Chief Executive Officers are a special breed of business professionals who have made it to the top of their game. Whether they started the company, inherited the role, or worked hard from the ground floor.
Within this special membership of business professionals, its own hierarchy system exists. Collectively, CEOs will tell you it’s a high-stakes endeavor with growth, people, and profit as the top challenges they face. The average CEO tenure is approximately ten years, with some serving longer, especially if they founded the company.
Recently, there have been significant changes in the C-suite in some of America’s most highly visible companies. While some, like Ford CEO Jim Hackett, who became caught in the wrath of the 2020 economic story, others made moves to power their organization’s next step harmoniously and with the support of their Boards and peers. Most do not disappear into the black hole of retirement. Instead, many successful CEOs contribute back somehow to their former company or our nation’s economy and social well-being.
Interestingly, more than a quarter of past Fortune 500 CEOs become active in private equity. Some choose to serve on public boards or go on to teach at some of the nation’s most well-respected universities. Others are called upon to lead the front lines to power the next sales and customer implementation level, like generals in battle leading the front-line charge. A few notable CEOs have stepped away from the C-Suite but continued to serve the company in other capacities at the height of their success.
Larry Ellison, Oracle
American business magnate and investor, Larry Ellison, co-founded Oracle and spent 37 years as CEO. In 2014, upon stepping down, he took on the role as executive chairman and Chief Technology Officer. This shift away from the helm allowed Ellison to focus on one of the more important aspects of Oracle, which has traditionally been technology. As a technical and business genius, Ellison can focus on leading Oracle to continue adapting to the most advanced technology available.
Steve Jobs, Apple
Enigmatic tech innovator, Steve Jobs, served as CEO of Apple from 1997 to 2011. Though battling illness that would eventually take his life, Jobs remained connected to the creative and technological aspects of Apple products along with major strategic decisions. Jobs was instrumental in post-leadership product launches including the iPad, iCloud, and Siri.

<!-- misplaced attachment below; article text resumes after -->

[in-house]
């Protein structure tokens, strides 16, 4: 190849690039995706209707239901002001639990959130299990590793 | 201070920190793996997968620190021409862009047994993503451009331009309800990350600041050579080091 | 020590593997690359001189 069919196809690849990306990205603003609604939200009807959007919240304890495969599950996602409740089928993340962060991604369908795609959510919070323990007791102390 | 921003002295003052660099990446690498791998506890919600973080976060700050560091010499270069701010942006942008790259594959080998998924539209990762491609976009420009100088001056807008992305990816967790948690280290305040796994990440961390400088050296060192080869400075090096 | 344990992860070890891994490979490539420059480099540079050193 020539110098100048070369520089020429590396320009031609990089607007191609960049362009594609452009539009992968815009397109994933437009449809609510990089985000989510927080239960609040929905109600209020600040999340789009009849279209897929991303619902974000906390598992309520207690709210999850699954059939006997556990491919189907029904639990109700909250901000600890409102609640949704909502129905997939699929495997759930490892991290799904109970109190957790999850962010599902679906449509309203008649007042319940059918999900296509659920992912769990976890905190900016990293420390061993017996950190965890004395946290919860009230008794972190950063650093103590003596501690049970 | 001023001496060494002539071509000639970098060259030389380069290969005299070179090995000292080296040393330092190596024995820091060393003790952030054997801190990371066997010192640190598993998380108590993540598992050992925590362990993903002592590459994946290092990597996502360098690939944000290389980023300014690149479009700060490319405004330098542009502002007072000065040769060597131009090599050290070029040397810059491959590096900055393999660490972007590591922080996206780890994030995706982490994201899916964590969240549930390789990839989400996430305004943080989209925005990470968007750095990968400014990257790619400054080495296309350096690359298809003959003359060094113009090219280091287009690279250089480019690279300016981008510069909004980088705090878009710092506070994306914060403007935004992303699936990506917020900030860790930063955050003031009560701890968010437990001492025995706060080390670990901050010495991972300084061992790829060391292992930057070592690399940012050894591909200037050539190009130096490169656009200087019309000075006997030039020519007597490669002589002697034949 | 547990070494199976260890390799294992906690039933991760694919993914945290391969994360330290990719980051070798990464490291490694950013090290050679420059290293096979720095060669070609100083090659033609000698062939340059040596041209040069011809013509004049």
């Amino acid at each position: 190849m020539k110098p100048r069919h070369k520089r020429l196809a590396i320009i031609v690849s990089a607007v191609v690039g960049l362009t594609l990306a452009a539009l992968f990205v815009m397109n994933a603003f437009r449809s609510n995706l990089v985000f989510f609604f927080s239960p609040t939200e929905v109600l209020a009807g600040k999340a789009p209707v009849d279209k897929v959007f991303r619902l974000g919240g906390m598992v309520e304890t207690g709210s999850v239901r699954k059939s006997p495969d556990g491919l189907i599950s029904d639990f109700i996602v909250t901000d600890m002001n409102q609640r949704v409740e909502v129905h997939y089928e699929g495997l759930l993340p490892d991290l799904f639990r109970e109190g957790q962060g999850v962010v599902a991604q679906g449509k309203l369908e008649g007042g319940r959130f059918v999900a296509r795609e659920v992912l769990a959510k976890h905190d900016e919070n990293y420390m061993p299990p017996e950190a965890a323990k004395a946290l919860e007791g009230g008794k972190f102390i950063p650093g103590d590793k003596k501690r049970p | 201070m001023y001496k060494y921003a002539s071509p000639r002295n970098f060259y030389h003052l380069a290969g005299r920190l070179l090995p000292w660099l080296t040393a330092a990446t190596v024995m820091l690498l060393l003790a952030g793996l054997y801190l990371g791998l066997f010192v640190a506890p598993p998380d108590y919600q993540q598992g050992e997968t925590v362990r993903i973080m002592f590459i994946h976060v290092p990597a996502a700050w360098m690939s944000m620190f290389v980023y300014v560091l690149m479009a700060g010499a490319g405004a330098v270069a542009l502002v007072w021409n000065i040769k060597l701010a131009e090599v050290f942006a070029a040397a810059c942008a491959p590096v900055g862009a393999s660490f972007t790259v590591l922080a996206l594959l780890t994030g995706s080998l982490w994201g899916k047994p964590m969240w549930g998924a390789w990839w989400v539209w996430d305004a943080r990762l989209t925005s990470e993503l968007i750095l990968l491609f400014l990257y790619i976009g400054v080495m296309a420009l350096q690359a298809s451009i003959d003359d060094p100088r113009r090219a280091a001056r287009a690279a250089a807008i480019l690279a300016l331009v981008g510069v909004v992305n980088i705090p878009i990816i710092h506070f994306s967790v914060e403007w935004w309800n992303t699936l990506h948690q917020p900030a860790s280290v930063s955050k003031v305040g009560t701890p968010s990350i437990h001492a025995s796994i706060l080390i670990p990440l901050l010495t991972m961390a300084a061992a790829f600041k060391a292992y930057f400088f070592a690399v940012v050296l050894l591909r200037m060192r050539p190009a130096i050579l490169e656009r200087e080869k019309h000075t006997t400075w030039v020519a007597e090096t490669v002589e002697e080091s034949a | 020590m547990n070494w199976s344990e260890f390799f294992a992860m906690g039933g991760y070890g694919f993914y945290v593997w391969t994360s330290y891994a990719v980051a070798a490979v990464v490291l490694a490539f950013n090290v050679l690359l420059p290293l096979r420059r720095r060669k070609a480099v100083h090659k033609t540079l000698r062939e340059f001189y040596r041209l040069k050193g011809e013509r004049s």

Robert Iger, Walt Disney Company
In early 2020, Robert (Bob) Iger made news when he stepped down as the CEO of the Walt Disney Company. Iger will continue to serve as the company’s executive chairman and direct Disney’s creative content and endeavors.
Jeff Bezos, Amazon
In 1994, Jeff Bezos founded Amazon, which has turned into a $1.6 Trillion global mega-retailer. It was announced this year that Bezos will step down as CEO but will continue to serve as the executive chairman of the Amazon board while staying engaged in important Amazon projects.
Kendra Scott, Kendra Scott Jewelry
In early 2021, Kendra Scott announced she would be stepping down as CEO of her namesake jewelry business that she founded nearly twenty years ago. She continues to hold a majority stake in the brand with a net worth of $510 million. Scott will remain involved with her brand, focusing on design, the customer journey experience, and a portfolio of philanthropic endeavors.
Reshma Saujani, Girls Who Code
Reshma claims to be a big believer that leaders should not stay in organizations indefinitely for the sake of continuous innovation. Effective in April 2021, the Girls Who Code founder and CEO stepped down from the C-Suite to become Chairman of the Board.
Greg Brady, One Network
The recent member into this rarified club includes Greg Brady, who founded One Network Enterprises. He launched the company in 2002 after leading i2 Technologies to high growth and market leadership during a seven-year tenure, both as CEO and head of worldwide operations. Mr. Brady, called ‘the smartest guy in supply chain,’ was one of the first to understand the limitations of traditional enterprise-centric software applications. Brady orchestrated the world’s first real-time demand-driven multi-enterprise platform in the cloud. This enterprise platform effectively managed end-to-end supply chain processes and powered hundreds of millions of dollars in enterprise savings. His leadership and bottom-line results have led One Network to be one of the most respected organizations in the world.
After significant success as founder and CEO of One Network, Mr. Brady moves to the front lines to drive more substantial revenue implementation growth of the company he built. As the company’s visionary, Mr. Brady’s active role in sales and strategic customer implementations will focus on growing significant margin growth and realize the promise of true digitization of the entire supply chain and unlock for major brands an enormity of financial savings growth, and margin opportunity.